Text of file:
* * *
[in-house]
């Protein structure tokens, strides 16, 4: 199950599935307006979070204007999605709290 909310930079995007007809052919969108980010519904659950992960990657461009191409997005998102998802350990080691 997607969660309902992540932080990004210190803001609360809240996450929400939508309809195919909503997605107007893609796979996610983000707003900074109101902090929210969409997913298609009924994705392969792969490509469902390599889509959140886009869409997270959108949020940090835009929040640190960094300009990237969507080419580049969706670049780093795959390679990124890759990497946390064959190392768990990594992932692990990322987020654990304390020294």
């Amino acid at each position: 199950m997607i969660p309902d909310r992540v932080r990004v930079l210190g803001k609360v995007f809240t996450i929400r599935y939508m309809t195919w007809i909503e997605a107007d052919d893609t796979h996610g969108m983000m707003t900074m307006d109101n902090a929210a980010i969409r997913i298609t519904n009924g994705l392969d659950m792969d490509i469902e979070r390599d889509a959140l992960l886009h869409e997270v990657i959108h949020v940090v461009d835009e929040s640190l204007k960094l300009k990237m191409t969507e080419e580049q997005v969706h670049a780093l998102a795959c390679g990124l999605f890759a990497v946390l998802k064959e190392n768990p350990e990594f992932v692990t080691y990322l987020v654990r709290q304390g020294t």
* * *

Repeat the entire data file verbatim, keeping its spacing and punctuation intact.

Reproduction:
[in-house]
């Protein structure tokens, strides 16, 4: 199950599935307006979070204007999605709290 909310930079995007007809052919969108980010519904659950992960990657461009191409997005998102998802350990080691 997607969660309902992540932080990004210190803001609360809240996450929400939508309809195919909503997605107007893609796979996610983000707003900074109101902090929210969409997913298609009924994705392969792969490509469902390599889509959140886009869409997270959108949020940090835009929040640190960094300009990237969507080419580049969706670049780093795959390679990124890759990497946390064959190392768990990594992932692990990322987020654990304390020294």
């Amino acid at each position: 199950m997607i969660p309902d909310r992540v932080r990004v930079l210190g803001k609360v995007f809240t996450i929400r599935y939508m309809t195919w007809i909503e997605a107007d052919d893609t796979h996610g969108m983000m707003t900074m307006d109101n902090a929210a980010i969409r997913i298609t519904n009924g994705l392969d659950m792969d490509i469902e979070r390599d889509a959140l992960l886009h869409e997270v990657i959108h949020v940090v461009d835009e929040s640190l204007k960094l300009k990237m191409t969507e080419e580049q997005v969706h670049a780093l998102a795959c390679g990124l999605f890759a990497v946390l998802k064959e190392n768990p350990e990594f992932v692990t080691y990322l987020v654990r709290q304390g020294t």